The sparse excerpt given of the memo in the Reuters report recommends that the European Commission “strengthen controls of non-banking payment methods such as electronic/anonymous payments and virtual currencies and transfers of gold, precious metals, by pre-paid cards.” Again, I’m not sure why “strengthen controls” is interpreted to mean “clamp down”, other than to produce a catchier headline. A strengthening of controls would, in my opinion, have happened anyway, as virtual currencies become an increasing part of the financial fabric. A better anti-money laundering policy is, I think we can all agree, a good idea, unless the regulation stifles the application of innovation for social good.

Extreme reactions from politicians and the media are totally understandable in extreme circumstances. But realistically, even if a Bitcoin “clamp down” is recommended, is this really going to stop terrorist funding? No, probably not, and the setback to economic progress is likely to be material. Another victory for the terrorists?

And for the record, just last month the UK government published a national risk assessment, which concluded that the most likely vulnerability when it comes to money laundering and terrorist financing is… traditional banks. The least likely? Digital currencies.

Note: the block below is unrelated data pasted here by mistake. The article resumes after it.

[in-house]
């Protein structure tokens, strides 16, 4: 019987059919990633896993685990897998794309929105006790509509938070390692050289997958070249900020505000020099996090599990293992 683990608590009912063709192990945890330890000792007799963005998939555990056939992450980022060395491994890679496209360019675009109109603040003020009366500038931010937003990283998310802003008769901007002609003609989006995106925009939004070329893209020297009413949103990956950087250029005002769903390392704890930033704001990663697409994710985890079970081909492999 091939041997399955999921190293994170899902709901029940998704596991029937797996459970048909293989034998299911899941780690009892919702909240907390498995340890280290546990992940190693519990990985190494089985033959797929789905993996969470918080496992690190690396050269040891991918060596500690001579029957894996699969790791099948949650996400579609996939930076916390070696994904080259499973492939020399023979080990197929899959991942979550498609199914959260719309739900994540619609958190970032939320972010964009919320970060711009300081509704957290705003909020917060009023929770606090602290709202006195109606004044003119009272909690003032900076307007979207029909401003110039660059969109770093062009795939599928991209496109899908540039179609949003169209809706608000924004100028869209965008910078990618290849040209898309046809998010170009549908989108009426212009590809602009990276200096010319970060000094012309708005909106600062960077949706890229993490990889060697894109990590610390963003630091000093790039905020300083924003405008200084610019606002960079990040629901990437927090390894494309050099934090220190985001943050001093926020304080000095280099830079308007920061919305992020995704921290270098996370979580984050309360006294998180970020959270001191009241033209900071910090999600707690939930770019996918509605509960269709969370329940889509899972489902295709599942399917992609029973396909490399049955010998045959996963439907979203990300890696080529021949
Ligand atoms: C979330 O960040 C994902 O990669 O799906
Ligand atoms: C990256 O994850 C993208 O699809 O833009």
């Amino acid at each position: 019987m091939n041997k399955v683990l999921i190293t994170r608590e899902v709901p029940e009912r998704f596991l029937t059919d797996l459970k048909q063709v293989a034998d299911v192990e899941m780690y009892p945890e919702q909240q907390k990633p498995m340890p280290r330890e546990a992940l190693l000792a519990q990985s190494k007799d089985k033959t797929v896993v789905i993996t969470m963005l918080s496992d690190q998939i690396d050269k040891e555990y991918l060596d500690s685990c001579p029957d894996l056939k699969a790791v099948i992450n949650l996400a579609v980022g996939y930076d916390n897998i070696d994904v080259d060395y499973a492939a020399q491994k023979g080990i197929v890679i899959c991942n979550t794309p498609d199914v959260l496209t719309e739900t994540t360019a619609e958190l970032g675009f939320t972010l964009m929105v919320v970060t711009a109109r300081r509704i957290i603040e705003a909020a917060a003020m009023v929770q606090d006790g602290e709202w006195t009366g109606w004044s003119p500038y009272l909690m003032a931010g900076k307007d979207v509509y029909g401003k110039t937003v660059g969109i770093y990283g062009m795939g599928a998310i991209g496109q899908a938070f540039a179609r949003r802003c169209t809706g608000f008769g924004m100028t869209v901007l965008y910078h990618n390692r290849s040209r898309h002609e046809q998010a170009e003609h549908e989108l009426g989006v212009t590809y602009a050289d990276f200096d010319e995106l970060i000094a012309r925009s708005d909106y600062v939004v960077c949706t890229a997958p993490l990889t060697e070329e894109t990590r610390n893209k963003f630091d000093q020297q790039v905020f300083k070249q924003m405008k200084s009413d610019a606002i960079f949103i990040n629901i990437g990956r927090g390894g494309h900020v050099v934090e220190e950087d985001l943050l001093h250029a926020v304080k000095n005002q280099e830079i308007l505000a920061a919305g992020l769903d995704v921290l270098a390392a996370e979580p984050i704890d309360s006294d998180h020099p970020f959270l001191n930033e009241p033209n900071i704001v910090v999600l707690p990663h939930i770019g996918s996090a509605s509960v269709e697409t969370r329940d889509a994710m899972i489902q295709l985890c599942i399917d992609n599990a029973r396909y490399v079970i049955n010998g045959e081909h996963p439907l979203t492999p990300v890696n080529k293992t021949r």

UK govt national risk assessment

As an aside (although it’s not really an aside), I get thoroughly annoyed when the press touts Bitcoin’s anonymity as a threat. First of all, Bitcoin is not anonymous. It is pseudonymous, and it is usually possible, with careful forensics, to detect where a payment originated. After all, the history of every single bitcoin in existence is on the public ledger for all to see. It is possible to enhance Bitcoin’s anonymity, but it requires some manipulation, and even then, is not totally undetectable.

And if you want to claim that anonymity is bad, we should look at doing away with cash, don’t you think? Of course I’m not being serious (although maybe not totally, we can debate this another time), my point is that anonymity in finance is something that we have dealt with ever since money was invented. A dollar, or a piece of gold, or a shell, does not care who holds it. The current backlash over the power of encryption falls on the same weak argument – that terrorists and criminals use encrypted communications to plan and plot, so obviously it should be banned – without taking into account the good that encryption can do. Governments and dissidents can communicate securely. State and business secrets can be preserved. Privacy can be respected.